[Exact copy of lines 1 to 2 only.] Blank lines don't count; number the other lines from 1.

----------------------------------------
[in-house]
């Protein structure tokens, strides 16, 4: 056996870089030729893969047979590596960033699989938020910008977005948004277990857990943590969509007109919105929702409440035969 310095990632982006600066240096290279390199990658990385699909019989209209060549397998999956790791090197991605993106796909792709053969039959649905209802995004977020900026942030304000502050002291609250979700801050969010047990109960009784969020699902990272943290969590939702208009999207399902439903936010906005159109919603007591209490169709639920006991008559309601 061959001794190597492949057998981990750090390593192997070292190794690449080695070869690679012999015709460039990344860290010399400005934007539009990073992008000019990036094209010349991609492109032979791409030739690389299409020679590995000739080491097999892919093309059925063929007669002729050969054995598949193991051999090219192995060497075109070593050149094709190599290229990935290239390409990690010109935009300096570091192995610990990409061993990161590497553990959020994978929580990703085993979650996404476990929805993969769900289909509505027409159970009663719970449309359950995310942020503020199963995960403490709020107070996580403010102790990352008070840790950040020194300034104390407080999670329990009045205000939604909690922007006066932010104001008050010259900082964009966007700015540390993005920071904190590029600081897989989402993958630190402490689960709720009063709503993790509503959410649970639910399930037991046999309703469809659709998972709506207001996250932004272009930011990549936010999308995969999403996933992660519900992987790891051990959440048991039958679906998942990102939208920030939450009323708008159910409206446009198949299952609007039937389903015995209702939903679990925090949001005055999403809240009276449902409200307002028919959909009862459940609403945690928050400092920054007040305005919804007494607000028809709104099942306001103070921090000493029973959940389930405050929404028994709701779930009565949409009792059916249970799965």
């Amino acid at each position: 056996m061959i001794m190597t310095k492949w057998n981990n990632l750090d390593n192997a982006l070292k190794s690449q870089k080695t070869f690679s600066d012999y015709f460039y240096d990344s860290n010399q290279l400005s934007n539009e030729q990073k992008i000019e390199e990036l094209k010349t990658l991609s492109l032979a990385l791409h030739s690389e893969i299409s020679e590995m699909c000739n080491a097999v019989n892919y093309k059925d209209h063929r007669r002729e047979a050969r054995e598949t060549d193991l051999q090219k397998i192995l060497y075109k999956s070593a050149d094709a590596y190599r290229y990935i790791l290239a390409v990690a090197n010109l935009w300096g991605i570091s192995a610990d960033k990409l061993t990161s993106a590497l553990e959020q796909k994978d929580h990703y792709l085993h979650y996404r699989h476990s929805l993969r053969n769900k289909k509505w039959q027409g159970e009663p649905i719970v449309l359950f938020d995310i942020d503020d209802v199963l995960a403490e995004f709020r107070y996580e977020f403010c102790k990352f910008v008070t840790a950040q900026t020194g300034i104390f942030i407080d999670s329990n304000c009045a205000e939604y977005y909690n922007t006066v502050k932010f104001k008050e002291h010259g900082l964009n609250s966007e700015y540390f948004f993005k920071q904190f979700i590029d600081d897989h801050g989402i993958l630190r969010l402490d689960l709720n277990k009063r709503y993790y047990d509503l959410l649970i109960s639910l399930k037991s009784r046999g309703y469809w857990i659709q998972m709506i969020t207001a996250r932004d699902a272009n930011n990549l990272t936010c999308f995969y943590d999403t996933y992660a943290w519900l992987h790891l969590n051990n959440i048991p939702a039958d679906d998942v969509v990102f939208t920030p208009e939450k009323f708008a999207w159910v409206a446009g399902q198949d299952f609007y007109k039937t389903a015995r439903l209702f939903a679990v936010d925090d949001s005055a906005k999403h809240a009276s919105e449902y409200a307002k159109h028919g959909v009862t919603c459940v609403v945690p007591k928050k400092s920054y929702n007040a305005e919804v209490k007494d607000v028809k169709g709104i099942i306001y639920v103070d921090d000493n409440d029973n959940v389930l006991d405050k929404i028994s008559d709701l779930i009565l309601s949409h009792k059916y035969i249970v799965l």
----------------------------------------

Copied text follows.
[in-house]
């Protein structure tokens, strides 16, 4: 056996870089030729893969047979590596960033699989938020910008977005948004277990857990943590969509007109919105929702409440035969 310095990632982006600066240096290279390199990658990385699909019989209209060549397998999956790791090197991605993106796909792709053969039959649905209802995004977020900026942030304000502050002291609250979700801050969010047990109960009784969020699902990272943290969590939702208009999207399902439903936010906005159109919603007591209490169709639920006991008559309601 061959001794190597492949057998981990750090390593192997070292190794690449080695070869690679012999015709460039990344860290010399400005934007539009990073992008000019990036094209010349991609492109032979791409030739690389299409020679590995000739080491097999892919093309059925063929007669002729050969054995598949193991051999090219192995060497075109070593050149094709190599290229990935290239390409990690010109935009300096570091192995610990990409061993990161590497553990959020994978929580990703085993979650996404476990929805993969769900289909509505027409159970009663719970449309359950995310942020503020199963995960403490709020107070996580403010102790990352008070840790950040020194300034104390407080999670329990009045205000939604909690922007006066932010104001008050010259900082964009966007700015540390993005920071904190590029600081897989989402993958630190402490689960709720009063709503993790509503959410649970639910399930037991046999309703469809659709998972709506207001996250932004272009930011990549936010999308995969999403996933992660519900992987790891051990959440048991039958679906998942990102939208920030939450009323708008159910409206446009198949299952609007039937389903015995209702939903679990925090949001005055999403809240009276449902409200307002028919959909009862459940609403945690928050400092920054007040305005919804007494607000028809709104099942306001103070921090000493029973959940389930405050929404028994709701779930009565949409009792059916249970799965």